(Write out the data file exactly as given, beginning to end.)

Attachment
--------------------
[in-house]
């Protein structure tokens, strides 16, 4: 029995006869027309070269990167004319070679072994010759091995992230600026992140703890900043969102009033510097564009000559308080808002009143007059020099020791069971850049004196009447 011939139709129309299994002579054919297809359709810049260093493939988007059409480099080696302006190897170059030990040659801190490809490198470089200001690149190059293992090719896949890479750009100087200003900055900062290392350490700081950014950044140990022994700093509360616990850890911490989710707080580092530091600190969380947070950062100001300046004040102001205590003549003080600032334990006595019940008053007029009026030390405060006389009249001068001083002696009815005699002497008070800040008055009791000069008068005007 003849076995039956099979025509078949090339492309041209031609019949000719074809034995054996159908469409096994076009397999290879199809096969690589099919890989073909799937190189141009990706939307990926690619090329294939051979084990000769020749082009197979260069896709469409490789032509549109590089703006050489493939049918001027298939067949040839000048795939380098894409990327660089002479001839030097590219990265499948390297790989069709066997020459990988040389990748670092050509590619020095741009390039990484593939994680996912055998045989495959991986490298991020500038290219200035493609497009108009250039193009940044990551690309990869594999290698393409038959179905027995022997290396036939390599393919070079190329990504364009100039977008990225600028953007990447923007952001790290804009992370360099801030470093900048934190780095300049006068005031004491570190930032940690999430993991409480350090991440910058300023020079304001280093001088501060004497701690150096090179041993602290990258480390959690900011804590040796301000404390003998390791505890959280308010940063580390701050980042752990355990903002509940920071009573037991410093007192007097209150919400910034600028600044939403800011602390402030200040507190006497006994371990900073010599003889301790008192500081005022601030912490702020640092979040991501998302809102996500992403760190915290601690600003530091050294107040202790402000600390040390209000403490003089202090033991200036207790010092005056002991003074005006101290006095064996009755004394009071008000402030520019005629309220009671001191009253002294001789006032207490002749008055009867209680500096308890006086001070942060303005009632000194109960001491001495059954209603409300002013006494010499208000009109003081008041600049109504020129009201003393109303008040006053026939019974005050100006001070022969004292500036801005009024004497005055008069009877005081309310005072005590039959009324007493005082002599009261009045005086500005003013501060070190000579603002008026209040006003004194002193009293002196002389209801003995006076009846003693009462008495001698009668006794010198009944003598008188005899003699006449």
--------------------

[in-house]
């Protein structure tokens, strides 16, 4: 029995006869027309070269990167004319070679072994010759091995992230600026992140703890900043969102009033510097564009000559308080808002009143007059020099020791069971850049004196009447 011939139709129309299994002579054919297809359709810049260093493939988007059409480099080696302006190897170059030990040659801190490809490198470089200001690149190059293992090719896949890479750009100087200003900055900062290392350490700081950014950044140990022994700093509360616990850890911490989710707080580092530091600190969380947070950062100001300046004040102001205590003549003080600032334990006595019940008053007029009026030390405060006389009249001068001083002696009815005699002497008070800040008055009791000069008068005007 003849076995039956099979025509078949090339492309041209031609019949000719074809034995054996159908469409096994076009397999290879199809096969690589099919890989073909799937190189141009990706939307990926690619090329294939051979084990000769020749082009197979260069896709469409490789032509549109590089703006050489493939049918001027298939067949040839000048795939380098894409990327660089002479001839030097590219990265499948390297790989069709066997020459990988040389990748670092050509590619020095741009390039990484593939994680996912055998045989495959991986490298991020500038290219200035493609497009108009250039193009940044990551690309990869594999290698393409038959179905027995022997290396036939390599393919070079190329990504364009100039977008990225600028953007990447923007952001790290804009992370360099801030470093900048934190780095300049006068005031004491570190930032940690999430993991409480350090991440910058300023020079304001280093001088501060004497701690150096090179041993602290990258480390959690900011804590040796301000404390003998390791505890959280308010940063580390701050980042752990355990903002509940920071009573037991410093007192007097209150919400910034600028600044939403800011602390402030200040507190006497006994371990900073010599003889301790008192500081005022601030912490702020640092979040991501998302809102996500992403760190915290601690600003530091050294107040202790402000600390040390209000403490003089202090033991200036207790010092005056002991003074005006101290006095064996009755004394009071008000402030520019005629309220009671001191009253002294001789006032207490002749008055009867209680500096308890006086001070942060303005009632000194109960001491001495059954209603409300002013006494010499208000009109003081008041600049109504020129009201003393109303008040006053026939019974005050100006001070022969004292500036801005009024004497005055008069009877005081309310005072005590039959009324007493005082002599009261009045005086500005003013501060070190000579603002008026209040006003004194002193009293002196002389209801003995006076009846003693009462008495001698009668006794010198009944003598008188005899003699006449």